Resilience measure: Rescue plan


The aim of flood rescue operations is to move people from immediate or potential harm to safety. Failed evacuation operations (e.g. evacuation operations which have been initiated too late and have not been completed before egress routes are lost) can result in the need for large-scale coordinated rescue plans to take place to rescue people and animals from flood islands or inundated areas (Australian Institute for Disaster Resilience, 2009).

Co-benefits and impacts

Development of rescue plans affords several benefits such as greater clarity and certainty in respect of roles and responsibilities for flood rescue operations during a major flood event, greater clarity and certainty in respect of roles and responsibilities of supporting flood rescue operations such as medical support (air ambulances etc.), animal rescue, dive-teams, vehicle retrieval and other flood response efforts operating simultaneously in flooded areas. Additionally, improved visibility of the capabilities and capacity of available flood rescue resources is accomplished during flood events, achieving greater utilisation of available resources and assurance for the public, as the rescue teams respond to mutual aid requests and they are capable of carrying out the tasks required to secure people's safety. Rescue plans also enable improvements in the co-ordination of resources on the ground and/with air search and rescue operations, the provision of logistical support, the decontamination of equipment and the return of specialist resources to normal duties at the end of the incident. Furthermore, reduced cost is achieved by taking a national multi-agency approach to strategic resilience and making best use of existing assets and standardisation of approach and equipment across all agencies with a common procurement framework. Finally, rescue plan will also drive down costs and enhance resilience through greater interoperability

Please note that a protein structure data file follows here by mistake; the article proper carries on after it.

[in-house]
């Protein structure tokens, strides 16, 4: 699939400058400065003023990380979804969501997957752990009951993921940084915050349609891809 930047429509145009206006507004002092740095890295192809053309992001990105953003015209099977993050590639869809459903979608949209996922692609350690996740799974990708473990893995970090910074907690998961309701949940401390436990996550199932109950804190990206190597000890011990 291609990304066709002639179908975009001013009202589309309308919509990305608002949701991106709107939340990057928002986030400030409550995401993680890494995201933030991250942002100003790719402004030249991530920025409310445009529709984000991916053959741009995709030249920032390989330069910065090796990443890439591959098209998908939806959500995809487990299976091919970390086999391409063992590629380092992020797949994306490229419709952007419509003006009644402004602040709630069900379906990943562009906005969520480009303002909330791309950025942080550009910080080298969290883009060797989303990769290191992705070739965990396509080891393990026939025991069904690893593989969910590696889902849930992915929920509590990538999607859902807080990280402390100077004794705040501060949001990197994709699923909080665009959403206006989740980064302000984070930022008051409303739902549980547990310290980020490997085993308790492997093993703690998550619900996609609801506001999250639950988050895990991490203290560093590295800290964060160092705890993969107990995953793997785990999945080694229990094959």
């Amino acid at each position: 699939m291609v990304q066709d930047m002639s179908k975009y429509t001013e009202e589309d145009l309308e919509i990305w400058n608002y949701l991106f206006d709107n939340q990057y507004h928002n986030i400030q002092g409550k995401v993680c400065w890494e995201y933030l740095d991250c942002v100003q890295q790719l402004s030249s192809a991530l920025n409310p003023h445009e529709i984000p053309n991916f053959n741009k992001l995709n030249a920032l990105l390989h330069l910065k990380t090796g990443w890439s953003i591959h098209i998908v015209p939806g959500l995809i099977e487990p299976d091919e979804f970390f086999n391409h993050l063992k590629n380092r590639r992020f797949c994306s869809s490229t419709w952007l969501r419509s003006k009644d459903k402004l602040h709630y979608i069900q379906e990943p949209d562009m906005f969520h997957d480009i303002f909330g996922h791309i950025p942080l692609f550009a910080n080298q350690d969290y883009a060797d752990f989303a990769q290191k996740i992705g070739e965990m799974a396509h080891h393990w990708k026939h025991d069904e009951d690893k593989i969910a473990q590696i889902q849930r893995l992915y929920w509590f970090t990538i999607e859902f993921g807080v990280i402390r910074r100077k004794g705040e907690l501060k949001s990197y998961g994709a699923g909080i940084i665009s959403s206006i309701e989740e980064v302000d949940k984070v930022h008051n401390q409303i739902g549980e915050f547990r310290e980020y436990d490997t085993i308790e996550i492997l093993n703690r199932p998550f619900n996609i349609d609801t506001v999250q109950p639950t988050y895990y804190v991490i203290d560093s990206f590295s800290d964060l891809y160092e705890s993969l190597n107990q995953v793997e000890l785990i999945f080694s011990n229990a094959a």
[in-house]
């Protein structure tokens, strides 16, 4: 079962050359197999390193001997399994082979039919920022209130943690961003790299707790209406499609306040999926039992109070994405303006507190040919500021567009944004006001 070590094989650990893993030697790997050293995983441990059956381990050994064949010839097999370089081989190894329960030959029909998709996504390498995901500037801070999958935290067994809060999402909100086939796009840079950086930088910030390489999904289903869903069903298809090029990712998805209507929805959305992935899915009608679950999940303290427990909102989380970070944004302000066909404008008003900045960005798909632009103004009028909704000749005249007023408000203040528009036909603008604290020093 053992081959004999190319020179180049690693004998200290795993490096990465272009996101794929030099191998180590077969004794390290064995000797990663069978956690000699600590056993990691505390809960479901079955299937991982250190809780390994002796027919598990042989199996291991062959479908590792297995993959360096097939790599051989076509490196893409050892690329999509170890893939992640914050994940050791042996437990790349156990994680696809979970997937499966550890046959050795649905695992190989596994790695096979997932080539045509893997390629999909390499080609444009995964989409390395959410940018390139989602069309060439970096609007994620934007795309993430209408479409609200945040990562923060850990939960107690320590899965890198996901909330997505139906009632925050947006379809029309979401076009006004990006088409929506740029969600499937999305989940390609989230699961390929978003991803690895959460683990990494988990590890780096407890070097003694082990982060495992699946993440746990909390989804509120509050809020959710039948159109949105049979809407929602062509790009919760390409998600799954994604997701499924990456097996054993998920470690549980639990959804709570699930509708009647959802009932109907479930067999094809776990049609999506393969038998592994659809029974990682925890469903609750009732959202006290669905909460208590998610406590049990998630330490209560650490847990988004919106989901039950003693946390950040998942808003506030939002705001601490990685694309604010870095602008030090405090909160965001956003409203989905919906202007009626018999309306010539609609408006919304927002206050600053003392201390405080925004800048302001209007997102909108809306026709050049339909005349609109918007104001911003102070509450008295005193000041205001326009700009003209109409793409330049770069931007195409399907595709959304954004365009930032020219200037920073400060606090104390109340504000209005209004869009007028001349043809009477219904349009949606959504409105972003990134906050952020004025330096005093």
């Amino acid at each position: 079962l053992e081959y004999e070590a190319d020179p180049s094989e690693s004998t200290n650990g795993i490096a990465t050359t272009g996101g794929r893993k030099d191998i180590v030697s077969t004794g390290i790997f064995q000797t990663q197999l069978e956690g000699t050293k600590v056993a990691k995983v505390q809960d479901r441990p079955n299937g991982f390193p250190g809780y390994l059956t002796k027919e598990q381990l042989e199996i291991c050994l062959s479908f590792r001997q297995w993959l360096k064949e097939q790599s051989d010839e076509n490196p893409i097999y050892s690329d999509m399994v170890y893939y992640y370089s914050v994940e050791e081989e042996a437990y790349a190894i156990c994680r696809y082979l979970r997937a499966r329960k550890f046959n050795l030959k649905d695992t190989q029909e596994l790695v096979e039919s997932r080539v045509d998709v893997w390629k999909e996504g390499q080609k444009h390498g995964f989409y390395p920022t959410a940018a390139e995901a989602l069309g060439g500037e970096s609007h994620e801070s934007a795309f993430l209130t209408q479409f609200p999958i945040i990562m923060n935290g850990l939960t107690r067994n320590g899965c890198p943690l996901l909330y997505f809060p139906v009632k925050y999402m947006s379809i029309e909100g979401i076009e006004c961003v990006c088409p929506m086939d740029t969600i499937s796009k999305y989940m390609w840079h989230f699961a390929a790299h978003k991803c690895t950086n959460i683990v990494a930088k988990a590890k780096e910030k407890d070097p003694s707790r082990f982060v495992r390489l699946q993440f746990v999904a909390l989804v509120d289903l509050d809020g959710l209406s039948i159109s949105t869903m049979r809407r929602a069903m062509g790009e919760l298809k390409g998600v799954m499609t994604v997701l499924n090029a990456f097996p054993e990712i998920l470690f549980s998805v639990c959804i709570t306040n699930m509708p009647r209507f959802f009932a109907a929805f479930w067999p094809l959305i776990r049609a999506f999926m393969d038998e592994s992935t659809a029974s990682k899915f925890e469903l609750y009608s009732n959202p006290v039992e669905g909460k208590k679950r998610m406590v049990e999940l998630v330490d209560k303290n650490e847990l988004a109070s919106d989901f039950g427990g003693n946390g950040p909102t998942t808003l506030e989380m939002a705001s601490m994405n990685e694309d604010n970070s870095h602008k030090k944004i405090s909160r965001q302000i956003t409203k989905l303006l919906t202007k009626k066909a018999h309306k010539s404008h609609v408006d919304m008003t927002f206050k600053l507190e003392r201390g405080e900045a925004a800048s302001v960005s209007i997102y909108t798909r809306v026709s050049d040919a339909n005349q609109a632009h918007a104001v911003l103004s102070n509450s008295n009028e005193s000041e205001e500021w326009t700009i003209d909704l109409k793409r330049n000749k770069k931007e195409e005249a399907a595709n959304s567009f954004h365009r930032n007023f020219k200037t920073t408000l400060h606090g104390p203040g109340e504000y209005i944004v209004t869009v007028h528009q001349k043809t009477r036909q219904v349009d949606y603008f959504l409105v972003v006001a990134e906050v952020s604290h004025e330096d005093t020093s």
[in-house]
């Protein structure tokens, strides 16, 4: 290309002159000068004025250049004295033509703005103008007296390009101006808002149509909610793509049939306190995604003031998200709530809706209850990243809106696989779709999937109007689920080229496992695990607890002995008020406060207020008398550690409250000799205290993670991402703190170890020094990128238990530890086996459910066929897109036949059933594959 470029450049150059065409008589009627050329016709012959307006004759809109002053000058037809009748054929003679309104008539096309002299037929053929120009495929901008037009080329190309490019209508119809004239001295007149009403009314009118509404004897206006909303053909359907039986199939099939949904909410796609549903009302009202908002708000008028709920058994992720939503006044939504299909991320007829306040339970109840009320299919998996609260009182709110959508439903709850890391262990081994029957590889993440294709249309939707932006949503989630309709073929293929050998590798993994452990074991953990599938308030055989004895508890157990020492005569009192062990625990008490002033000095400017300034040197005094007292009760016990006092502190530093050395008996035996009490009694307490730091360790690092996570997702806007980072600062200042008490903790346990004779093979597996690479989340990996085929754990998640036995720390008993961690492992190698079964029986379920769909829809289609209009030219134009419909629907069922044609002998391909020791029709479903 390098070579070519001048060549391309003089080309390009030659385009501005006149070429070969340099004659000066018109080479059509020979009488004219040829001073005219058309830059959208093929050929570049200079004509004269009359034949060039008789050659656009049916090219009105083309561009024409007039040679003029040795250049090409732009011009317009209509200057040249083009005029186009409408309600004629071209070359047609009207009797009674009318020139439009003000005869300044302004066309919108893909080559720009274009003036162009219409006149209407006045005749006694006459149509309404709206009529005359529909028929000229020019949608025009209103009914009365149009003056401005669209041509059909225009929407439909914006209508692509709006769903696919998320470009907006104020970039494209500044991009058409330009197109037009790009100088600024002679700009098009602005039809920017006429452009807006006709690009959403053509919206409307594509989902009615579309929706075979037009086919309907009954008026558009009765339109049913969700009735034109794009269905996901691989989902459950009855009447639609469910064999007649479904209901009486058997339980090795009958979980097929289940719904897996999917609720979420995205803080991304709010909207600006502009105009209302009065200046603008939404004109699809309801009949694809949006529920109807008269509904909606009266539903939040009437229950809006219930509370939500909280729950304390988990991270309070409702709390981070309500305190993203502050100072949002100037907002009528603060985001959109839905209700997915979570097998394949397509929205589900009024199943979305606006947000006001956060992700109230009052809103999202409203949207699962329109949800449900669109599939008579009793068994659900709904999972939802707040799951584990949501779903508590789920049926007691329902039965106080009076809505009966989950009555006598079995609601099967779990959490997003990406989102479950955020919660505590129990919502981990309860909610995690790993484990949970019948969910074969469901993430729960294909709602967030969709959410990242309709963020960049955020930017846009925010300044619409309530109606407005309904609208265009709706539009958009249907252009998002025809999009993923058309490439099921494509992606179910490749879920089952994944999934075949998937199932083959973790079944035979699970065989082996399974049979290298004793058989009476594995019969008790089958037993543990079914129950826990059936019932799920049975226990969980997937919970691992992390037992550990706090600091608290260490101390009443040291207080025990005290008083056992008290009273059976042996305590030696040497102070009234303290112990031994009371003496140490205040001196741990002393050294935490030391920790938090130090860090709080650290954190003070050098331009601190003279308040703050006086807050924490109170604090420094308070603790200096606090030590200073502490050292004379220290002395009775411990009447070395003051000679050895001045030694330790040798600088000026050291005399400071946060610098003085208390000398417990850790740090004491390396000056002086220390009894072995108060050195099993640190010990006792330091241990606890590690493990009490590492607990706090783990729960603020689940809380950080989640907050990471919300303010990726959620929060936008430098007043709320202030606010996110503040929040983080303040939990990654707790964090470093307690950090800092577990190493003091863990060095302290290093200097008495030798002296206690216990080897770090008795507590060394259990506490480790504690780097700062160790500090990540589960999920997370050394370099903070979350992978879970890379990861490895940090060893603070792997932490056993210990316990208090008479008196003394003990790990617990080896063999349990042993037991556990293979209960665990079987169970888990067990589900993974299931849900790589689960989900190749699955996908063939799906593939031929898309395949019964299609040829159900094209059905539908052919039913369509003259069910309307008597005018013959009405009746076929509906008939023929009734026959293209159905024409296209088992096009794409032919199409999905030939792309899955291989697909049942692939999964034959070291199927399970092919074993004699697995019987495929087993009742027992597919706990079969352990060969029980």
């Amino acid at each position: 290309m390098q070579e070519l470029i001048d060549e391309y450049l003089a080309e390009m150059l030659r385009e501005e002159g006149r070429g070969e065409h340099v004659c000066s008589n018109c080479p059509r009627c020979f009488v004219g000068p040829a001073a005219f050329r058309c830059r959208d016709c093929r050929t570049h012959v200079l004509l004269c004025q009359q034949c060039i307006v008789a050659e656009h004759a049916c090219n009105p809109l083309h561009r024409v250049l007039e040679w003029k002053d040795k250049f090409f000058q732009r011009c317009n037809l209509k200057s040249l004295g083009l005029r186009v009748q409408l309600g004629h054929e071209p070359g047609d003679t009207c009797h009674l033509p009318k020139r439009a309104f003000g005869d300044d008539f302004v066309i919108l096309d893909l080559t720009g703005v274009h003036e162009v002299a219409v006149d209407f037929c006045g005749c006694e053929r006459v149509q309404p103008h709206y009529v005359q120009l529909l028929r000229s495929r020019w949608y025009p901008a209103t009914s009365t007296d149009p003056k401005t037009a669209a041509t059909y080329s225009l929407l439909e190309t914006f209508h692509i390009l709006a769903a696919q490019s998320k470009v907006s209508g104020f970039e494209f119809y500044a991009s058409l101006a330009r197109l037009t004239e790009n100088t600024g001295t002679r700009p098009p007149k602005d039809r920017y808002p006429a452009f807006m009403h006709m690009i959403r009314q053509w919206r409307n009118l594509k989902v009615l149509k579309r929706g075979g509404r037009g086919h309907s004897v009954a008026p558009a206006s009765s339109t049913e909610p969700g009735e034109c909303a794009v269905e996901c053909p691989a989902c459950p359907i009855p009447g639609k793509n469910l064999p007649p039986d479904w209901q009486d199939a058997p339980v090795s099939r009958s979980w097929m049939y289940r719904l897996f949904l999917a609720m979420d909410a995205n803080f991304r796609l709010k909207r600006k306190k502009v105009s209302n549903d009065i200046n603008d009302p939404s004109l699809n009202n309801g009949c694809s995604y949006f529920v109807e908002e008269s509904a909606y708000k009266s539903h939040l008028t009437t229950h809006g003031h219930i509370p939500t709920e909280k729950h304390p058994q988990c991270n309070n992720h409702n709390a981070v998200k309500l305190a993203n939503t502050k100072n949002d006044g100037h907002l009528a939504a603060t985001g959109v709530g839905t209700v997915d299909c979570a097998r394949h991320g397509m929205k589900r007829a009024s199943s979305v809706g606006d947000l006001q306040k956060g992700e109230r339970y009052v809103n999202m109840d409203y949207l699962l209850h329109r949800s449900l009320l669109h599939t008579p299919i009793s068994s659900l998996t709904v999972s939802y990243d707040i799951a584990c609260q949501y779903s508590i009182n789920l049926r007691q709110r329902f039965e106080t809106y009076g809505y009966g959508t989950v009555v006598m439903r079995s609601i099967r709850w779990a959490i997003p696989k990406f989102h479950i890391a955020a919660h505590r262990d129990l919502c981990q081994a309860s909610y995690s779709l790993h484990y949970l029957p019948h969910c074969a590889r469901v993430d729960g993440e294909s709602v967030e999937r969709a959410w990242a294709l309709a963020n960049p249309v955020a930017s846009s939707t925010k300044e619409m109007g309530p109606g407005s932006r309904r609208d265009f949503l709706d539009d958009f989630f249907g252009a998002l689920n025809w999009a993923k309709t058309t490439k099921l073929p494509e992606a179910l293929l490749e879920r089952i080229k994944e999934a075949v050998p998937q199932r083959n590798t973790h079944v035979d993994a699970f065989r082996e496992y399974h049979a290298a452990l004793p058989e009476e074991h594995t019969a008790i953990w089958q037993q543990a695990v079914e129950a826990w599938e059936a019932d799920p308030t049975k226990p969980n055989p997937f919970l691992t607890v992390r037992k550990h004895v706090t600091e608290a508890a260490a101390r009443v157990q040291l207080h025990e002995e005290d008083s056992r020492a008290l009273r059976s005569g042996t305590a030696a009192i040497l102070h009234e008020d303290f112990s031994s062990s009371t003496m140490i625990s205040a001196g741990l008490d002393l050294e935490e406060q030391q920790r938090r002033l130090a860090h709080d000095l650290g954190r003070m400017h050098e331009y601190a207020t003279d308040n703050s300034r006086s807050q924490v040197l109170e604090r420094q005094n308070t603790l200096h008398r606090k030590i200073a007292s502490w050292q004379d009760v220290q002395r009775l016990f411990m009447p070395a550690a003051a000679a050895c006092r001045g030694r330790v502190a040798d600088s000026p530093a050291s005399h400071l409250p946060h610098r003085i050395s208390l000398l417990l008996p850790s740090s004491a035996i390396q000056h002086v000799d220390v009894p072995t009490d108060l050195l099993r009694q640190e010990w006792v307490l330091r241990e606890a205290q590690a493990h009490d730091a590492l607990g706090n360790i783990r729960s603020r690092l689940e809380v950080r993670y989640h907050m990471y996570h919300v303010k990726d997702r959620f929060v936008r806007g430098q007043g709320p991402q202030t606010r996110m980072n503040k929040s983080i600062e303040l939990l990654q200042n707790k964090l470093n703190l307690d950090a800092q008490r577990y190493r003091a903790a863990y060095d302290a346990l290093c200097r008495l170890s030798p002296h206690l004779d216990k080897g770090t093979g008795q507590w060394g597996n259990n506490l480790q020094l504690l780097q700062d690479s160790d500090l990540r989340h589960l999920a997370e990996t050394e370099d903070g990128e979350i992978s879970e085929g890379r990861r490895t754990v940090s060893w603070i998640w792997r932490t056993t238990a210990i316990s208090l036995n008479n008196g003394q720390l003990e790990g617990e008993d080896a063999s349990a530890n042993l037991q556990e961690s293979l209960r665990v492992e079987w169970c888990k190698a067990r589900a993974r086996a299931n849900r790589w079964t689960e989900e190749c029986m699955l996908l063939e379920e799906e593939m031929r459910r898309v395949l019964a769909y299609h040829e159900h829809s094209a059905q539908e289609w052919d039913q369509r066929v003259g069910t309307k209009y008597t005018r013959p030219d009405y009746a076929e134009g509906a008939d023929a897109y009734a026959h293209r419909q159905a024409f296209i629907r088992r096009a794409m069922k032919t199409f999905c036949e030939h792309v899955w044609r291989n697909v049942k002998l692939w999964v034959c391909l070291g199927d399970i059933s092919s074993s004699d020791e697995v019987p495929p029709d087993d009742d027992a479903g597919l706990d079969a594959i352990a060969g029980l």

(Department for Environment, Food and Rural Affairs, 2012).

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Approaches (Show all)


FRI indicators (Show all)

Availability and level of spatial coverage of emergency communication systems
Availability of emergency evacuation routes
Conduction of evacuation disaster drills based on structural failure scenarios
Conduction of evacuation training
Development and design of evacuation procedures based on flood risk simulations and assessment of results
Availability of evacuation plans with maps
Availability of crisis management plan with maps
Availability of financial resources supporting rescue services
Availability of financial resources enabling the development and implementation of evacuation plans before human loss
Availability of trained volunteers
Citizens Learning and adapting from previous events
Responsible authorities Learning and adapting from previous events
Multidisciplinary knowledge exchange (engineer, architect/urban planner, sociologist, economist, politician - city government, etc.)
Knowledge exchange between scientific community and authorities
Informal coordination of citizens' actions within community
Active involvement and support of citizens in flood risk related activities
Flood risk education

Time scales (Show all)

Short term

Measure types (Show all)


Last modified: Sept. 14, 2016, 10:03 a.m.